I’m a wuss.
To celebrate the last day of summer vacation, we went to the Hawaii State Farm Fair today and rode all the rides. Okay, most of the rides. And “we” didn’t really include me. I’m a wuss. I’m afraid of heights. I don’t like things that drop me and I won’t go near a roller coaster. Now I’m also a Mom, which meant that I climbed to the top of the Super Slide twice. If I had to guess how high that was, I’d say second story maybe or a little bit more. Climbing up the rickety stairs and standing on the swaying top was an exercise in controlled breathing and near-panic.
As is often the case with writers, I immediately translated my experience into story material. A good protagonist/hero is flawed and what better flaw than a fear?
Since I’m afraid of heights, I think one of my protagonists ought to be afraid of heights as well. Probably not Mason. The guy was an Army Ranger. I think a fear of heights would have seriously handicapped the man. And while I’m all for working through fears, I don’t think it’s realistic where someone’s job is concerned. Point to the contrary: my brother is afraid of heights as well and he was a paratrooper for a while!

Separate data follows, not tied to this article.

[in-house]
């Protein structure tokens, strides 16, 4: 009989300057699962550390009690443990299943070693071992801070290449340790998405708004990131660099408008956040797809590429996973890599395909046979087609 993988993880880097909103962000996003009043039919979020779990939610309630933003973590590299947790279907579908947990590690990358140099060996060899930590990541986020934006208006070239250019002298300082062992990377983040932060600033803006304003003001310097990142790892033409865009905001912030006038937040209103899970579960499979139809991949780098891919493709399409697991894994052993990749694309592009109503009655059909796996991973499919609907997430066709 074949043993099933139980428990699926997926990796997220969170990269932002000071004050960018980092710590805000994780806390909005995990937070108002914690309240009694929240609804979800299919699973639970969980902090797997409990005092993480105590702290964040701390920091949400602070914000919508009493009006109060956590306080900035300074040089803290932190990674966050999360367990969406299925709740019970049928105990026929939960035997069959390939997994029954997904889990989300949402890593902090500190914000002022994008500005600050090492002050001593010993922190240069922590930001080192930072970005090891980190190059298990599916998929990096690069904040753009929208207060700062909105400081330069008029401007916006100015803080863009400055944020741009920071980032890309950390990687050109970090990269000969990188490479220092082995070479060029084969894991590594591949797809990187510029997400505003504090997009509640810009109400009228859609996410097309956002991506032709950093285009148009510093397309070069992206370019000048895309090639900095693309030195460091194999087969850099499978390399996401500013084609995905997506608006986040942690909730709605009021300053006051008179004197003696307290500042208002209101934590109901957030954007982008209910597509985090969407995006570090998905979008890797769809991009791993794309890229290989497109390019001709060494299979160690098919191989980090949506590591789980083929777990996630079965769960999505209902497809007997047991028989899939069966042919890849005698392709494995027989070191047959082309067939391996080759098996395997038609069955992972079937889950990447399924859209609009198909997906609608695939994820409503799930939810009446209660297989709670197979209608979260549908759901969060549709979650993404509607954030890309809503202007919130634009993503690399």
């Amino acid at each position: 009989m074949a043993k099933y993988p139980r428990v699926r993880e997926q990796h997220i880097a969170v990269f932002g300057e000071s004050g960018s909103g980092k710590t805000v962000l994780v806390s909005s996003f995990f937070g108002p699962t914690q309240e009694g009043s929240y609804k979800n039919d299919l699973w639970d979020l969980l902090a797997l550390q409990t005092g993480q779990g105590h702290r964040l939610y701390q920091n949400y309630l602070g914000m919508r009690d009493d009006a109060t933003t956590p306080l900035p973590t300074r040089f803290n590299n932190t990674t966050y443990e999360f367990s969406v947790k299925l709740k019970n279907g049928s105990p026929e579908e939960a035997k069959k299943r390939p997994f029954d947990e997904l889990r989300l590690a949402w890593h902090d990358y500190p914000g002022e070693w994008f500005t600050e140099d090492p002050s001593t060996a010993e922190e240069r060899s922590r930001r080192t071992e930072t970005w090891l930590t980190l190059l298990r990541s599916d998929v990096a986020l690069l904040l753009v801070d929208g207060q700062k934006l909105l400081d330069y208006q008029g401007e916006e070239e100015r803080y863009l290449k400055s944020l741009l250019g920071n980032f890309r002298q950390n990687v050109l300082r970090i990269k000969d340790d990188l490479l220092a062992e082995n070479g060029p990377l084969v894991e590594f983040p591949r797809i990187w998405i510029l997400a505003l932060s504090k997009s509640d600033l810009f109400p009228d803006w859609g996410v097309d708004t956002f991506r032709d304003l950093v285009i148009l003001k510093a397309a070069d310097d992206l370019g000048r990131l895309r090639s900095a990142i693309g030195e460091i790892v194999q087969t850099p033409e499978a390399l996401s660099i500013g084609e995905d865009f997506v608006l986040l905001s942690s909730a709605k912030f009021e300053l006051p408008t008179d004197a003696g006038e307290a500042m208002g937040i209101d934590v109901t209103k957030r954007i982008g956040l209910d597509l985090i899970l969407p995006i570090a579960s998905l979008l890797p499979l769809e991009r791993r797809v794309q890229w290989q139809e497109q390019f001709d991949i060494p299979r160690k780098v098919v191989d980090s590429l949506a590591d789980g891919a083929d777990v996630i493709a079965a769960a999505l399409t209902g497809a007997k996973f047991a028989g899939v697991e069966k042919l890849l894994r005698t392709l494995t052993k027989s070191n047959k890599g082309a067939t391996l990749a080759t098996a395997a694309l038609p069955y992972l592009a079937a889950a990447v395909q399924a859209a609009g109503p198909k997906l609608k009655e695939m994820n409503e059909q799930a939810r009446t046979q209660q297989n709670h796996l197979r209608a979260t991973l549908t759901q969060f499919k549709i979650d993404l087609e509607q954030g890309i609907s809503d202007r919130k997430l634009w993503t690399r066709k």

I will probably settle Soren with a fear of heights. I doubt it will come up often, but you never know. I have already decided, though, that Soren doesn’t like firearms. In fact, his experience in THE PROTECTOR left him with nightmares that will reoccur in THE GHOST CRAB. This is a bit of conflict material. He lives on a boat with a guy who owns at least two handguns, and Mason would insist Soren know how to handle those guns for his own safety.
It’s not like Mason is without flaws. The man is so calm and controlled, I had to give him a temper issue. THE GHOST CRAB is all about Mason’s temper. I love chapter 1, because I think I snuck it in there nicely. I like chapter 3, because it becomes obvious what can happen when he loses his temper, his cool.
Anyone read chapter 1 or 3?